USA Coin Album: The Last Gasp of the New Orleans Mint

Posted on 3/12/2019

Just four coins make a complete set for the mint's final year.

With the commencement of coinage at the new Denver Mint in 1906, it was anticipated by the Treasury that the venerable New Orleans Mint would no longer be needed. Authorized in 1835, along with two other Southern mints in Charlotte, North Carolina, and Dahlonega, Georgia, by 1906 the old "O" Mint on Esplanade Avenue in the city's French Quarter was the only survivor.

Like the others, it had ceased coin production with the onset of America's Civil War in 1861, but passage of the Bland-Allison Act in 1878 created a need for its services to both coin and store the millions of unwanted silver dollars that law mandated. When the bullion allotted for silver dollars under this and a subsequent bill in 1890 finally ran out in 1904, the writing was on the wall.

Despite the high productivity of Denver's facility, the New Orleans Mint soldiered on for several more years. It was an obsolete and inefficient operation, its cost per coin manufactured being noticeably higher than at the other mints.

The end came when the US Mint's budget for Fiscal Year 1910 (which began July 1, 1909) included no funding for coining operations at New Orleans. Instead, the facility was reduced to the status of federal assay office, a fate it then shared with the former Carson City Mint in Nevada. On a positive note, both are now excellent and very popular museums.

Before its coin funding ran out, however, New Orleans struck three denominations in silver and one in gold. All of these were produced in just the first three months of 1909 and are highly prized by collectors, yet only one is expensive enough to be an obstacle to ownership. The others are readily available in worn condition and make for interesting memorial issues to this storied institution.

The most often seen 1909-O coin is the Barber dime, of which some 2,287,000 pieces were struck. This total greatly exceeded the production of dimes at the Denver and San Francisco Mints that year, and only Philadelphia contributed a higher figure. It may be that this issue was selectively saved once the collecting of coins from circulation became popular in the 1930s.

Worn pieces are fairly plentiful through the grade of Very Fine, though Extremely Fine and About Uncirculated coins are a bit more scarce. Mint state survivors, though sometimes not fully struck, are available, becoming rare only at the gem level (MS 65 and higher). There are no notable varieties, the "O over inverted D" reverse illustrated in David Lawrence's book on the Barber dime series being just an example of strike doubling.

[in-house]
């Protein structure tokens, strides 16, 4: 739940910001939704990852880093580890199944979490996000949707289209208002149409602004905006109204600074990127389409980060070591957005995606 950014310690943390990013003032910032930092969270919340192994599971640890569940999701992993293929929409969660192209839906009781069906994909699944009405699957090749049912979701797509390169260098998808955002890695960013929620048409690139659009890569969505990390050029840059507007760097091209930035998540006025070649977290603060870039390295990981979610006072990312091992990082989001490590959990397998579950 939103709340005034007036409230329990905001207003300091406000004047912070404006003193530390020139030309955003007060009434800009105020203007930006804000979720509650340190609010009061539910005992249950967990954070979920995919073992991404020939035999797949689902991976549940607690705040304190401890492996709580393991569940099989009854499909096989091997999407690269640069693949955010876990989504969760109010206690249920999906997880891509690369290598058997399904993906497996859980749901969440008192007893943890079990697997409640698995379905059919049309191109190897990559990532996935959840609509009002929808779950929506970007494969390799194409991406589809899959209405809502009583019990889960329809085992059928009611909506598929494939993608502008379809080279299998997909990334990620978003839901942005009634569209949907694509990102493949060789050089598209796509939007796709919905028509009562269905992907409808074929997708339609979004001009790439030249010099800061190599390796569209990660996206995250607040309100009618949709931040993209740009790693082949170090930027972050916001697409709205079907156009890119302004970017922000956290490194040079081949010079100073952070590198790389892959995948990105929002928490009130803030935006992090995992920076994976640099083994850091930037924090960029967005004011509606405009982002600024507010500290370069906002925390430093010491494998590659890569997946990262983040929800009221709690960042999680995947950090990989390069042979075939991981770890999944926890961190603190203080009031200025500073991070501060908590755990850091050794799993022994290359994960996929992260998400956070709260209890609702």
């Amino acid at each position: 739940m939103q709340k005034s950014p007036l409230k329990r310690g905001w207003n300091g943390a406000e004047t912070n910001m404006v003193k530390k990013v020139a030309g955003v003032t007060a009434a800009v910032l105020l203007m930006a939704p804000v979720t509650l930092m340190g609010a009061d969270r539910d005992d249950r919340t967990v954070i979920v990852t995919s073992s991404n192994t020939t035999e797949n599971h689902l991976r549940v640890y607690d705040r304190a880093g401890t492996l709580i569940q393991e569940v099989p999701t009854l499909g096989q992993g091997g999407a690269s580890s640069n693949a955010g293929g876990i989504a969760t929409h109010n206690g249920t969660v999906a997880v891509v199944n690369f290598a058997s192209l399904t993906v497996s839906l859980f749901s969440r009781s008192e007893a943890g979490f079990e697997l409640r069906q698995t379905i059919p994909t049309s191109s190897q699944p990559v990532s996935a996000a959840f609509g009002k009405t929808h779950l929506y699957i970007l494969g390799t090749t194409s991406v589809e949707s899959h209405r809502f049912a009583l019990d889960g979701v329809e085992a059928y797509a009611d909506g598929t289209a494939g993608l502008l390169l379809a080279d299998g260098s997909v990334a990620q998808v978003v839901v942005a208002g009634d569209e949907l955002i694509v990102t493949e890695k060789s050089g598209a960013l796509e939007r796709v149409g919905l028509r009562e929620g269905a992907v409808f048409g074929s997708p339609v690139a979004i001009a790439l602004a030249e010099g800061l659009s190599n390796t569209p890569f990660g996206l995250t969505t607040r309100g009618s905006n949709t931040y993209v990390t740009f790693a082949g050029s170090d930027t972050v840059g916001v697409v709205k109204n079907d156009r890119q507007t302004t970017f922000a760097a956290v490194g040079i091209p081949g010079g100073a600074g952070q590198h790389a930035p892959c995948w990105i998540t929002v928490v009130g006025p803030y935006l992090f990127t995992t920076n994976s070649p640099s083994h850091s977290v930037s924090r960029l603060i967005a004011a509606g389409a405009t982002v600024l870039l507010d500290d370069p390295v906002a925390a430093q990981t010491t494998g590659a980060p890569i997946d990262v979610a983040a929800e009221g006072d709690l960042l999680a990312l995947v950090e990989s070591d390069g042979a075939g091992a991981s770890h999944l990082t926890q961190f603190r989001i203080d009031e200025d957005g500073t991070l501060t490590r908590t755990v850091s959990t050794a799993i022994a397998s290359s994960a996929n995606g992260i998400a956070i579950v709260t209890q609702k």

1909-O Barber Dime
Click images to enlarge.

The 1909-O quarter dollar shares Charles Barber's Liberty portrait with the dime, but that's where the similarity ends. A mere 712,000 pieces were coined, and this issue is recognized as very scarce in worn condition and genuinely rare in mint state. Current values clearly reflect this status, and pieces grading XF 40 and higher carry four-to-five-figure prices. Well worn examples, while difficult to locate, are less expensive and quite desirable.

Since most 1909-O quarters are weakly struck at their centers, grading is a bit of a challenge. Circulated pieces are graded by overall wear, rather than relying on specific features such as the letters of LIBERTY. There are no confirmed varieties for 1909-O quarters, the doubled-die reverse illustrated in David Lawrence's Barber quarter book being yet another case of simple strike doubling.

1909-O Barber Quarter
Click images to enlarge.

Half dollars, too, were coined at the New Orleans Mint in its final year of operation. The total struck was 925,400 pieces, a bit low for coins of this type, yet circulated examples are fairly available (and affordable). Only in About Uncirculated grades and higher is this issue scarce, and even mint state examples are more available than one would expect from the mintage.

Most, however, are a bit softly struck at their high points, and some even reveal a slight case of "mumps," which is a sinking of the dies that's evident as raised areas on Liberty's neck and jaw. No varieties have been reported for 1909-O. As with the dime and quarter, the date was applied directly to the 1909 master die, so there's no possibility of a repunched date variety.

1909-O Barber Half-Dollar
Click images to enlarge.

The key to completing a set of 1909-O coins is certainly the gold half eagle. The New Orleans Mint had not struck any five-dollar pieces since 1894, and why it did so in 1909 is something of a mystery. In any case, the demand must have been quite limited, as a mere 34,200 examples were produced.

1909-O Gold Half Eagle
Click images to enlarge.

This coin is very scarce in any grade, and mint state examples are genuinely rare (the fairly high populations published by grading services likely include some duplication). At NGC, we see a great many would-be 1909-O half eagles that turn out to be worn or poorly struck examples of the very common 1909-D. Since many of the 1909-O half eagles did enter general circulation, distinguishing between D and O pieces can be very tricky, poorly struck pieces making the task all the more challenging.

David W. Lange's column, “USA Coin Album,” appears monthly in The Numismatist, the official publication of the American Numismatic Association.

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